How Exxon Influenced White House Policy on Global Warming

Briefing papers thank Exxon executives for the company's 'active involvement' in helping to determine climate change policy, and also seeking its advice on what climate change policies the company might find acceptable.

Published: 08-Jun-2005

President's George Bush's decision not to sign the United States up to the Kyoto global warming treaty was partly a result of pressure from ExxonMobil, the world's most powerful oil company, and other industries, according to US State Department papers seen by the Guardian.

The documents, which emerged as Tony Blair visited the White House for discussions on climate change before next month's G8 meeting, reinforce widely-held suspicions of how close the company is to the administration and its role in helping to formulate US policy.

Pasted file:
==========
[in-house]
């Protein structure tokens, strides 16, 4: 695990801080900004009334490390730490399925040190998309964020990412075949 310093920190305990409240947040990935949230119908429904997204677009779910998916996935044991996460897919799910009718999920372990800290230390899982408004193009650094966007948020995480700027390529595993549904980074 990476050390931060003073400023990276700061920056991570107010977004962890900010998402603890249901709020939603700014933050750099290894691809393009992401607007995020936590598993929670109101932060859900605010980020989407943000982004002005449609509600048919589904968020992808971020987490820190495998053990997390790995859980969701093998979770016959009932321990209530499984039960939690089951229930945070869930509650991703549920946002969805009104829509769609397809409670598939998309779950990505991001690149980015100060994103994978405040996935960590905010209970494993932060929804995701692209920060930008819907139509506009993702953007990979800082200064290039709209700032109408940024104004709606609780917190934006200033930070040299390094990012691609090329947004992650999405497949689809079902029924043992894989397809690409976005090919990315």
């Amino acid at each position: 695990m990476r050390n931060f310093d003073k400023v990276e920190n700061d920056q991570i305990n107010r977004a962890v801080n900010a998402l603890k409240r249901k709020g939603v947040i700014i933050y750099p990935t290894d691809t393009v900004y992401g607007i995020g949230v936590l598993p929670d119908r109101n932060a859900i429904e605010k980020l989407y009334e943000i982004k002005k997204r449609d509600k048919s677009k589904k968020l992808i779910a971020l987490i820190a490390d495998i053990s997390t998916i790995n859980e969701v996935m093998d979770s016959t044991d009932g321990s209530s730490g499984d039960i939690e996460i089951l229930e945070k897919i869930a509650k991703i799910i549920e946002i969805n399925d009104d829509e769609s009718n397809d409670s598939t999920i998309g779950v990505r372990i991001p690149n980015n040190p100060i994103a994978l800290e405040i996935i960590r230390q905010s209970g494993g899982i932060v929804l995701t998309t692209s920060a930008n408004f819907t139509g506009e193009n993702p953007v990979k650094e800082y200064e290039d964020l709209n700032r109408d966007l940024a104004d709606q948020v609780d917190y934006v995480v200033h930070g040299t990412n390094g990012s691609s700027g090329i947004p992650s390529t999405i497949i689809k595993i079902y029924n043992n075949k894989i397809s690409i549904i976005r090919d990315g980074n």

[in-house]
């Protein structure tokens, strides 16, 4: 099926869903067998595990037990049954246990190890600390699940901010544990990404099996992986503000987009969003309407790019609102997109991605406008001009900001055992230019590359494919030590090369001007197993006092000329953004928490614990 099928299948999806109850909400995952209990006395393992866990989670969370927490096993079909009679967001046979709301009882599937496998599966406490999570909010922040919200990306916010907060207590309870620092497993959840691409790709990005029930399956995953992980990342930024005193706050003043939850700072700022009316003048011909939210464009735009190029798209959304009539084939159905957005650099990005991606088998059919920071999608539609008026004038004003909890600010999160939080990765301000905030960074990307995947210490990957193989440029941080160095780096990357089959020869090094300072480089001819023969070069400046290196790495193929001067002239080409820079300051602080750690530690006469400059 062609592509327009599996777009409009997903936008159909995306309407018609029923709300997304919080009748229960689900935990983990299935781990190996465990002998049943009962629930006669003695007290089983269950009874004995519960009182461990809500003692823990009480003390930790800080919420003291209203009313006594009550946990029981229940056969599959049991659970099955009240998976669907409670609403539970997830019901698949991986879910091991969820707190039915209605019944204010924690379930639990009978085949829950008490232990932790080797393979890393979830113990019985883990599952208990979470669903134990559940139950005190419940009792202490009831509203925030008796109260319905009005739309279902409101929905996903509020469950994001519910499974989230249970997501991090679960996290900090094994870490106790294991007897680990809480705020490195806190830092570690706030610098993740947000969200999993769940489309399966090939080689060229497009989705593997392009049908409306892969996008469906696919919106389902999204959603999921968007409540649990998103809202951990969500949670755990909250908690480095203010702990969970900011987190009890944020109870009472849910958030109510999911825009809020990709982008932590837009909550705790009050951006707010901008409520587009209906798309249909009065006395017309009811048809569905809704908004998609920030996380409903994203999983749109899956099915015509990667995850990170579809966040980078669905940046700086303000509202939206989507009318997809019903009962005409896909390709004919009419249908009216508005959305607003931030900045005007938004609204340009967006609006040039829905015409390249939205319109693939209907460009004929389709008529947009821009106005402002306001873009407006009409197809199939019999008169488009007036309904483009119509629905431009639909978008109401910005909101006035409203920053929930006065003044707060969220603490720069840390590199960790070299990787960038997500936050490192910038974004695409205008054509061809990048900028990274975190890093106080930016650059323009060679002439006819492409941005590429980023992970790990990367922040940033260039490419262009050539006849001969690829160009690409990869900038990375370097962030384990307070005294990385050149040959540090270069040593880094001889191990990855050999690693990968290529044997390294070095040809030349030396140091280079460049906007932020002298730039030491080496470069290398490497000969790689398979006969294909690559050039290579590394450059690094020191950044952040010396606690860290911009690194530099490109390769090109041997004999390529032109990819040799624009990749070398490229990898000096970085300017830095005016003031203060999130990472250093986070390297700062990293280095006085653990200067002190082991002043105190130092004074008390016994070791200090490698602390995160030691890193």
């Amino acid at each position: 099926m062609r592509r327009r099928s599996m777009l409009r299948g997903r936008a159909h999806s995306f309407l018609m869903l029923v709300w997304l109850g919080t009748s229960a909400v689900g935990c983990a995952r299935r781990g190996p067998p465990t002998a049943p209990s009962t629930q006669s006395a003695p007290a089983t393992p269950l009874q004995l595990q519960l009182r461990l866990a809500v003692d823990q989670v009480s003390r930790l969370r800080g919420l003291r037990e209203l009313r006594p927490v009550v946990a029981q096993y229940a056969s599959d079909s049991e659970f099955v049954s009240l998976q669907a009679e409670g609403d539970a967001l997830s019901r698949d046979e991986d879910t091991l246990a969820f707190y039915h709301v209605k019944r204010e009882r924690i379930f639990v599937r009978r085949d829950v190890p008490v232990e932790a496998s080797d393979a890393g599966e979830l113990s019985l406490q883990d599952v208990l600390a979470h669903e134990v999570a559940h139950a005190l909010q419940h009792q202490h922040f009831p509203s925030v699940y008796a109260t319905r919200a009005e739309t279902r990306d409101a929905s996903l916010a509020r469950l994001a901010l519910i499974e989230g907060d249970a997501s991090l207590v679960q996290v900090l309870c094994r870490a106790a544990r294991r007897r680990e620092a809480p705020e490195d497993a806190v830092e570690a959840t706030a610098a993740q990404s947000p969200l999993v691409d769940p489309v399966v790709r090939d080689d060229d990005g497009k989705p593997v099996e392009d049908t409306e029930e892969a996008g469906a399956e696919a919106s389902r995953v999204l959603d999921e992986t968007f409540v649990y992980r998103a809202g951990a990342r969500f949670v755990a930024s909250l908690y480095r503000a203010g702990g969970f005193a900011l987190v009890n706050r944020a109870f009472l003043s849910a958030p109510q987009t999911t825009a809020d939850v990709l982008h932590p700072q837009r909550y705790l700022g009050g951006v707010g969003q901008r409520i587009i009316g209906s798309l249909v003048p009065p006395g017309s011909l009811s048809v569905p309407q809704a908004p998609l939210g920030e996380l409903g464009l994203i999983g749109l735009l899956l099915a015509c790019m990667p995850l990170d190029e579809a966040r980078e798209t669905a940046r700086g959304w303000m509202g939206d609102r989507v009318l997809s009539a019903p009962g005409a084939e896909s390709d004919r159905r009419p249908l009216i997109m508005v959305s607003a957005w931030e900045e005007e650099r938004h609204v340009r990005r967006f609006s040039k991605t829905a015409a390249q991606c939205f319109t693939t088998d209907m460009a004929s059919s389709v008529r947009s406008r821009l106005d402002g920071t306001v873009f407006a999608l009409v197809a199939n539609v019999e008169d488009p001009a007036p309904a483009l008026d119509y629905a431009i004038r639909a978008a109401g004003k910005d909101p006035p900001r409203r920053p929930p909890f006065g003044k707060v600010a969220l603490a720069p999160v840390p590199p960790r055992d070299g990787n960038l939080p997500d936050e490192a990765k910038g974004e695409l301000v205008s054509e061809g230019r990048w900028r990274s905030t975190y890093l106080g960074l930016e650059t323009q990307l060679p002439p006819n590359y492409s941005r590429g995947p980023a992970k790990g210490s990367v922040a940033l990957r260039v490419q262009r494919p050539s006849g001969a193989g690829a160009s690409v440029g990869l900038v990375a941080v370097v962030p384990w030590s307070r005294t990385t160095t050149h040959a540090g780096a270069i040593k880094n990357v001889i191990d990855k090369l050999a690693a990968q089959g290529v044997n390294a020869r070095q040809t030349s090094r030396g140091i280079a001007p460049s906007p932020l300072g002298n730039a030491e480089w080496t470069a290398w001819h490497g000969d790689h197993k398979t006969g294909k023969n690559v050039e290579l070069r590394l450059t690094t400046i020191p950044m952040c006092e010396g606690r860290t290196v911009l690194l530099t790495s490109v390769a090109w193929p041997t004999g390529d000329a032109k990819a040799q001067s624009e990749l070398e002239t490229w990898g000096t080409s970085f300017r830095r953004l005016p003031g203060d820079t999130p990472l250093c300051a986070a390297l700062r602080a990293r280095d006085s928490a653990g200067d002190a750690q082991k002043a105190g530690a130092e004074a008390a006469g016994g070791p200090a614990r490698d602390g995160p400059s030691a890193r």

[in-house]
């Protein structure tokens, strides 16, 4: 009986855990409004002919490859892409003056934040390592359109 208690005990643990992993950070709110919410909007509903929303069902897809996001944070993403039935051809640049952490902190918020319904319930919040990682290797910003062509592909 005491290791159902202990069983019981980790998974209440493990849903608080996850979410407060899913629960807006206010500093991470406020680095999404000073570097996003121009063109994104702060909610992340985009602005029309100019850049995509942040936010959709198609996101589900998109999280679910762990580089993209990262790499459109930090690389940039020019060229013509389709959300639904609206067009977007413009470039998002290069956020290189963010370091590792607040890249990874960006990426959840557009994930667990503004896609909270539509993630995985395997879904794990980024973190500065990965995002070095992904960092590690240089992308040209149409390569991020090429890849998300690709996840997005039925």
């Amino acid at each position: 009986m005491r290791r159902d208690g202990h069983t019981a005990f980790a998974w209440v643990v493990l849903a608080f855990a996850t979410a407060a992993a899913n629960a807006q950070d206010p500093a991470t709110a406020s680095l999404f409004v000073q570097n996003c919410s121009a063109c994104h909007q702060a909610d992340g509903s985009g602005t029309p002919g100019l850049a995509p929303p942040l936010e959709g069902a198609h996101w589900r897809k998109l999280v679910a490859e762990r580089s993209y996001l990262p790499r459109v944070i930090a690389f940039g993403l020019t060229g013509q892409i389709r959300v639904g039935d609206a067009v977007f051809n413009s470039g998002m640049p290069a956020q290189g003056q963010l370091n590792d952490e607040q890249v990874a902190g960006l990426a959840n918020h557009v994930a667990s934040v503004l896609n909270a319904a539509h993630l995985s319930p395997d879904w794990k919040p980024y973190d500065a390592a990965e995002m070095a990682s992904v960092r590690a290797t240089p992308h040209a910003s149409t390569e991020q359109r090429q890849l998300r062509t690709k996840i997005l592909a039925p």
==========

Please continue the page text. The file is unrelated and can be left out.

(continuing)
In briefing papers given before meetings to the US under-secretary of state, Paula Dobriansky, between 2001 and 2004, the administration is found thanking Exxon executives for the company's "active involvement" in helping to determine climate change policy, and also seeking its advice on what climate change policies the company might find acceptable.

Other papers suggest that Ms Dobriansky should sound out Exxon executives and other anti-Kyoto business groups on potential alternatives to Kyoto.

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